In December 2017, the Strano Research Group at MIT published a paper in the journal Nano Letters about how it modified four plant species — spinach, arugula, kale, and watercress — to emit light. The prototype glowed for 3.5 hours with a yellowish-green light about one-thousandth the amount needed for reading, though one of the project’s trademark photos shows a three-week-old watercress plant faintly illuminating the pages of Paradise Lost. Strano says the next generation of plants will glow more brightly and for substantially longer than a few hours. He hopes someday plants might glow brightly enough to illuminate a room and diminish the need for other types of indoor lighting.
The light-emitting plant project is a part of a broader, relatively new niche of research within nanotechnology that Strano calls “plant nanobionics.” Nano refers to science at a nanoscale (specifically, between 1 and 100 nanometers, a nanometer measuring one billionth of a meter), and bionics refers to functions typically performed by electronic devices. Plant nanobionics is a developing field and thus still quite small; indeed, most of its researchers are Strano’s former students. Strano is currently working on multiple plant nanobionics initiatives, from plants that can detect explosives to those that can communicate with cell phones.
STRANO’S LIGHT-EMITTING PLANT is among the latest iterations of a scientific endeavor that began in the 1980s when a team at the University of California, San Diego modified a tobacco plant to give off light. In November 1986, The New York Times published an article with the headline: “TOBACCO PLANT WITH FIREFLY GENE IMPLANT GROWS,” which explained that, due to a genetic modification, the tobacco plant now emitted visible light in total darkness. Why didn’t the editors take the easy bait: “TOBACCO PLANT WITH FIREFLY GENE IMPLANT GLOWS”? By the article’s last paragraph, it’s clear the alternate headline wouldn’t have exactly followed the Times’ commitment to truth, given that this “glow” could only be seen with the unaided eye “when the scientists stood in the dark for about 10 minutes so that their eyes became acclimatized.”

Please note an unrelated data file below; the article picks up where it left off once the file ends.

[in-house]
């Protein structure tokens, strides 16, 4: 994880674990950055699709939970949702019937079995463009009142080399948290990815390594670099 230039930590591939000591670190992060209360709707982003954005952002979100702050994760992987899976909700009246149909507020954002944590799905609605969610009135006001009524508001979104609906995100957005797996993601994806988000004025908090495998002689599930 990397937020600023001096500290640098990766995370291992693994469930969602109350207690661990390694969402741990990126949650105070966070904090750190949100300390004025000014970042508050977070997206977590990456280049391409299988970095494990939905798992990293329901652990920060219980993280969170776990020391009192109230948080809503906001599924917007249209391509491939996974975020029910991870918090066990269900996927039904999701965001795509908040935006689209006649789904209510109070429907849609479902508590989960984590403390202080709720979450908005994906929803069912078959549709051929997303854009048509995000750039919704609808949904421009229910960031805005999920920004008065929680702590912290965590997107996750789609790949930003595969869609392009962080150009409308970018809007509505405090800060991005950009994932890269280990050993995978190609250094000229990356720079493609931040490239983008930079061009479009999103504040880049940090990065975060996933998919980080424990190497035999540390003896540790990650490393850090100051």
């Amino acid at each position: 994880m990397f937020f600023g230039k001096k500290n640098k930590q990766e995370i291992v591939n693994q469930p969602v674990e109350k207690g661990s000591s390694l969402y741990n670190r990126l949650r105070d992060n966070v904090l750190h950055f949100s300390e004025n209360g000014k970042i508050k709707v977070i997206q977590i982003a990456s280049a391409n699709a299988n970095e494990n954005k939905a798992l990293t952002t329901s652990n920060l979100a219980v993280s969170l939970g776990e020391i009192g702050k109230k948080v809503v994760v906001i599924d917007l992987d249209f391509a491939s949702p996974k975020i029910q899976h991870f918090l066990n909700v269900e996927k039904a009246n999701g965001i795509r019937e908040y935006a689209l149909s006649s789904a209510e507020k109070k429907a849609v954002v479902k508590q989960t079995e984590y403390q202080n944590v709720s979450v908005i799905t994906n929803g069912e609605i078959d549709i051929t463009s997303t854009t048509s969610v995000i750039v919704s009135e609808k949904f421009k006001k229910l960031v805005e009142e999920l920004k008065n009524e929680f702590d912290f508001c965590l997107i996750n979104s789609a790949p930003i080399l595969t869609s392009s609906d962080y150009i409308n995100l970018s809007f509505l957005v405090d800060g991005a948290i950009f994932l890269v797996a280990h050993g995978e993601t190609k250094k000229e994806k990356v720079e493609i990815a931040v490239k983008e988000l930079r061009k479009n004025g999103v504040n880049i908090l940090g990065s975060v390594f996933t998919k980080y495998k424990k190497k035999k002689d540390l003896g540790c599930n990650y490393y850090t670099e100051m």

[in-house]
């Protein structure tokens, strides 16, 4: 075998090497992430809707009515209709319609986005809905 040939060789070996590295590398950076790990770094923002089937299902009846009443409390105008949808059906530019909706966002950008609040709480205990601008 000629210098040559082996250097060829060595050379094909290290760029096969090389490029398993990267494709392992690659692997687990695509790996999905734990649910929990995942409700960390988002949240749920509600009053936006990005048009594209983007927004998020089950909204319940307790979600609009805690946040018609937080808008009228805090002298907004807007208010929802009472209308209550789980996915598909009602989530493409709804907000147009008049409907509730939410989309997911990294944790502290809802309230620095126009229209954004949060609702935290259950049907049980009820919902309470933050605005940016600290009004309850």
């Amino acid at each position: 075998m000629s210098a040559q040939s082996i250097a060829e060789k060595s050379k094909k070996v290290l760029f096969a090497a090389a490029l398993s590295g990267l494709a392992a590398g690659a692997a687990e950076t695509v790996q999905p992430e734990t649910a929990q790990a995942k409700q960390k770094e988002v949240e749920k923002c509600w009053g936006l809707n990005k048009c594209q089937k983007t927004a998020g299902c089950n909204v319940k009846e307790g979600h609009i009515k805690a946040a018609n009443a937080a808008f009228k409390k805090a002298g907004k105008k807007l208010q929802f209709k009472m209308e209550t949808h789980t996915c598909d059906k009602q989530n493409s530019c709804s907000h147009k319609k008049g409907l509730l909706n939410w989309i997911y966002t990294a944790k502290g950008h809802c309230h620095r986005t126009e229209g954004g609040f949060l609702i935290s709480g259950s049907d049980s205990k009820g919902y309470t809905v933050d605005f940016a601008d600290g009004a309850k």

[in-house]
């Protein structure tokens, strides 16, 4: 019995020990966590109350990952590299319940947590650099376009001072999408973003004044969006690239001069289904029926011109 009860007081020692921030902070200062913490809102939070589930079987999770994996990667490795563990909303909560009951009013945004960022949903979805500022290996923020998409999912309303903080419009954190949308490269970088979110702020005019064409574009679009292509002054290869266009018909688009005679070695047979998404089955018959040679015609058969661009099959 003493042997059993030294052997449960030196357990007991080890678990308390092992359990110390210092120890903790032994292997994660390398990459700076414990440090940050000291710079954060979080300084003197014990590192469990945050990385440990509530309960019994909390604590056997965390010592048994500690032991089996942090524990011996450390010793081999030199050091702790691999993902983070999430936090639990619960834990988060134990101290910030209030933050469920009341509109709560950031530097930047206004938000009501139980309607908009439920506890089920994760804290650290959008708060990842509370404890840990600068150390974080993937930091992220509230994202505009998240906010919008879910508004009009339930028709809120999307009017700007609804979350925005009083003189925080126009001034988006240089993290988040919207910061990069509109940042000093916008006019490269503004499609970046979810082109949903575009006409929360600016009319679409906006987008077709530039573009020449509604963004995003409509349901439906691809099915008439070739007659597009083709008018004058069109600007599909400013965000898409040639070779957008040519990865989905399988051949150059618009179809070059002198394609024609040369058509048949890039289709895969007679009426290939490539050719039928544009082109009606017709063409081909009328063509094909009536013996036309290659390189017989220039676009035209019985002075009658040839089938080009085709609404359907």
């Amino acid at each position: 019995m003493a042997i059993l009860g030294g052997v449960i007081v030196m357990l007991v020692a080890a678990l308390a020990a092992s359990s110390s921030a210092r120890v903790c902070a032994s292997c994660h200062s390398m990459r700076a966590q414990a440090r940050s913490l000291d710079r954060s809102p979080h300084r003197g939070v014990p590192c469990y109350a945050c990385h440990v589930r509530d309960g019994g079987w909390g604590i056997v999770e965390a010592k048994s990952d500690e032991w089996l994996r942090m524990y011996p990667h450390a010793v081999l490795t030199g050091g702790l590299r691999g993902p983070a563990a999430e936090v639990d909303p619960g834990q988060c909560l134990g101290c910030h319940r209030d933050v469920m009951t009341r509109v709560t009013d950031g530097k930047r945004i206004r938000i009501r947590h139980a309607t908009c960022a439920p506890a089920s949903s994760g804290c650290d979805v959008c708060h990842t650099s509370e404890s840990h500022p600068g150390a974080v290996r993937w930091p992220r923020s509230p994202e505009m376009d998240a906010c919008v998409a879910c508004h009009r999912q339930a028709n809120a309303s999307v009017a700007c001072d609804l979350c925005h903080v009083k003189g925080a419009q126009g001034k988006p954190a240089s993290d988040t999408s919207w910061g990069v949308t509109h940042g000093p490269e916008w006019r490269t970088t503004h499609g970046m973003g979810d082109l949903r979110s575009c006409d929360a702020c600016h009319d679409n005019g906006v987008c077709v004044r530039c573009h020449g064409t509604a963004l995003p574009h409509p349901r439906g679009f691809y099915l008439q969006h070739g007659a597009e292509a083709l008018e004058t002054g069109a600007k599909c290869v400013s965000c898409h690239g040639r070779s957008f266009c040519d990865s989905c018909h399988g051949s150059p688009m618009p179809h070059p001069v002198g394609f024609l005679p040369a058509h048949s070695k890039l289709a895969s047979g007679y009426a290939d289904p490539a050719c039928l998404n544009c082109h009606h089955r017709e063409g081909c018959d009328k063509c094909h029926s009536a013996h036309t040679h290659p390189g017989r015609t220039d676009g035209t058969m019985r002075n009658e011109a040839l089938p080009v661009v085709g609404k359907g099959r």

That effort, however, marked the first time a light-producing gene was successfully transferred into a complex multicellular organism. The team modified the firefly gene for the luciferase enzyme and spliced it into genetic material called plasmids, which were transferred into tobacco plant cells. Once the plants began to grow, they were irrigated with water containing another firefly compound: luciferin, the chemical fuel for light production. Both luciferase and luciferin were needed to illuminate the plant. (Every living thing on Earth that naturally glows uses luciferin. Most, but not all, use luciferase.)